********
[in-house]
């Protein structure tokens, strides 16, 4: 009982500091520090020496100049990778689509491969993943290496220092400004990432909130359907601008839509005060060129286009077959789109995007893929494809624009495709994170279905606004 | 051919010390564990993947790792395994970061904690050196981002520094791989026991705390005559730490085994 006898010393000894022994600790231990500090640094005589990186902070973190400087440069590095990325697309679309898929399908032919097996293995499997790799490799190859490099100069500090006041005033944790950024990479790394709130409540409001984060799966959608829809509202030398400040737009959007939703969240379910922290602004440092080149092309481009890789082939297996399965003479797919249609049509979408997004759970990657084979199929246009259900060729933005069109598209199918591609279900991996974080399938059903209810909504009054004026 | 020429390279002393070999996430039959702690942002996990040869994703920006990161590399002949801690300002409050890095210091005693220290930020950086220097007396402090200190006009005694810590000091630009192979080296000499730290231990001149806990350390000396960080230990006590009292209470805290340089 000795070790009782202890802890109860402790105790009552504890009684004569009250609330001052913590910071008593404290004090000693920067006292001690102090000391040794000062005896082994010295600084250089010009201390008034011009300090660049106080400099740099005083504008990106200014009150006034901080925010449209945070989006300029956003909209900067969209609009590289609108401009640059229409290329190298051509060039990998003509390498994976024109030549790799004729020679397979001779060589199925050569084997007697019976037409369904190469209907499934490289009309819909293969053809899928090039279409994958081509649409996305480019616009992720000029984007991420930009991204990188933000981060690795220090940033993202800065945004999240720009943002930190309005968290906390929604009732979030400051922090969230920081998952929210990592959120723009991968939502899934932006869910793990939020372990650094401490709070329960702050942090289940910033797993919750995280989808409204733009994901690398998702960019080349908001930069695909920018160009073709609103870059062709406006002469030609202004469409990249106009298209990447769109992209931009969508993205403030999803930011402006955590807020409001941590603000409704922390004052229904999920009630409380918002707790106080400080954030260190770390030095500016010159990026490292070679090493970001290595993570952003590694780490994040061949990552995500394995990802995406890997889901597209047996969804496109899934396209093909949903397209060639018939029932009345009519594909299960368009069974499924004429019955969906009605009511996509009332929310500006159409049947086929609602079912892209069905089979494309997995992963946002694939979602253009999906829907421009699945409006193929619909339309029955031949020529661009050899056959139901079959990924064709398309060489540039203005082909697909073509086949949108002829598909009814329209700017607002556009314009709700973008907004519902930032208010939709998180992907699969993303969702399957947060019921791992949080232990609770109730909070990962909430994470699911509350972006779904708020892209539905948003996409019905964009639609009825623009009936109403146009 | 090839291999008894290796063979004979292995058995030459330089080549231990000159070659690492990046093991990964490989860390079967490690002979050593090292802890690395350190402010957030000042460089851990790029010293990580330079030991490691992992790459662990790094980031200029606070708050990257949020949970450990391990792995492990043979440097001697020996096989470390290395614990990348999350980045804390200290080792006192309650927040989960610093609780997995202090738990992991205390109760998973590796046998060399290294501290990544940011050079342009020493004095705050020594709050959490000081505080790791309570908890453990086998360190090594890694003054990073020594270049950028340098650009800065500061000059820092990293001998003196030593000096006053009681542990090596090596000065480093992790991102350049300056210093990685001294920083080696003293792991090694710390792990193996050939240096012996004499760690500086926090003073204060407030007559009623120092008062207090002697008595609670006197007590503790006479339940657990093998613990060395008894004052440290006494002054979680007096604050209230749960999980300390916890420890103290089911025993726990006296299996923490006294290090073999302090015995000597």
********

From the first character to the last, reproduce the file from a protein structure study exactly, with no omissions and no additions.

[in-house]
């Protein structure tokens, strides 16, 4: 009982500091520090020496100049990778689509491969993943290496220092400004990432909130359907601008839509005060060129286009077959789109995007893929494809624009495709994170279905606004 | 051919010390564990993947790792395994970061904690050196981002520094791989026991705390005559730490085994 006898010393000894022994600790231990500090640094005589990186902070973190400087440069590095990325697309679309898929399908032919097996293995499997790799490799190859490099100069500090006041005033944790950024990479790394709130409540409001984060799966959608829809509202030398400040737009959007939703969240379910922290602004440092080149092309481009890789082939297996399965003479797919249609049509979408997004759970990657084979199929246009259900060729933005069109598209199918591609279900991996974080399938059903209810909504009054004026 | 020429390279002393070999996430039959702690942002996990040869994703920006990161590399002949801690300002409050890095210091005693220290930020950086220097007396402090200190006009005694810590000091630009192979080296000499730290231990001149806990350390000396960080230990006590009292209470805290340089 000795070790009782202890802890109860402790105790009552504890009684004569009250609330001052913590910071008593404290004090000693920067006292001690102090000391040794000062005896082994010295600084250089010009201390008034011009300090660049106080400099740099005083504008990106200014009150006034901080925010449209945070989006300029956003909209900067969209609009590289609108401009640059229409290329190298051509060039990998003509390498994976024109030549790799004729020679397979001779060589199925050569084997007697019976037409369904190469209907499934490289009309819909293969053809899928090039279409994958081509649409996305480019616009992720000029984007991420930009991204990188933000981060690795220090940033993202800065945004999240720009943002930190309005968290906390929604009732979030400051922090969230920081998952929210990592959120723009991968939502899934932006869910793990939020372990650094401490709070329960702050942090289940910033797993919750995280989808409204733009994901690398998702960019080349908001930069695909920018160009073709609103870059062709406006002469030609202004469409990249106009298209990447769109992209931009969508993205403030999803930011402006955590807020409001941590603000409704922390004052229904999920009630409380918002707790106080400080954030260190770390030095500016010159990026490292070679090493970001290595993570952003590694780490994040061949990552995500394995990802995406890997889901597209047996969804496109899934396209093909949903397209060639018939029932009345009519594909299960368009069974499924004429019955969906009605009511996509009332929310500006159409049947086929609602079912892209069905089979494309997995992963946002694939979602253009999906829907421009699945409006193929619909339309029955031949020529661009050899056959139901079959990924064709398309060489540039203005082909697909073509086949949108002829598909009814329209700017607002556009314009709700973008907004519902930032208010939709998180992907699969993303969702399957947060019921791992949080232990609770109730909070990962909430994470699911509350972006779904708020892209539905948003996409019905964009639609009825623009009936109403146009 | 090839291999008894290796063979004979292995058995030459330089080549231990000159070659690492990046093991990964490989860390079967490690002979050593090292802890690395350190402010957030000042460089851990790029010293990580330079030991490691992992790459662990790094980031200029606070708050990257949020949970450990391990792995492990043979440097001697020996096989470390290395614990990348999350980045804390200290080792006192309650927040989960610093609780997995202090738990992991205390109760998973590796046998060399290294501290990544940011050079342009020493004095705050020594709050959490000081505080790791309570908890453990086998360190090594890694003054990073020594270049950028340098650009800065500061000059820092990293001998003196030593000096006053009681542990090596090596000065480093992790991102350049300056210093990685001294920083080696003293792991090694710390792990193996050939240096012996004499760690500086926090003073204060407030007559009623120092008062207090002697008595609670006197007590503790006479339940657990093998613990060395008894004052440290006494002054979680007096604050209230749960999980300390916890420890103290089911025993726990006296299996923490006294290090073999302090015995000597």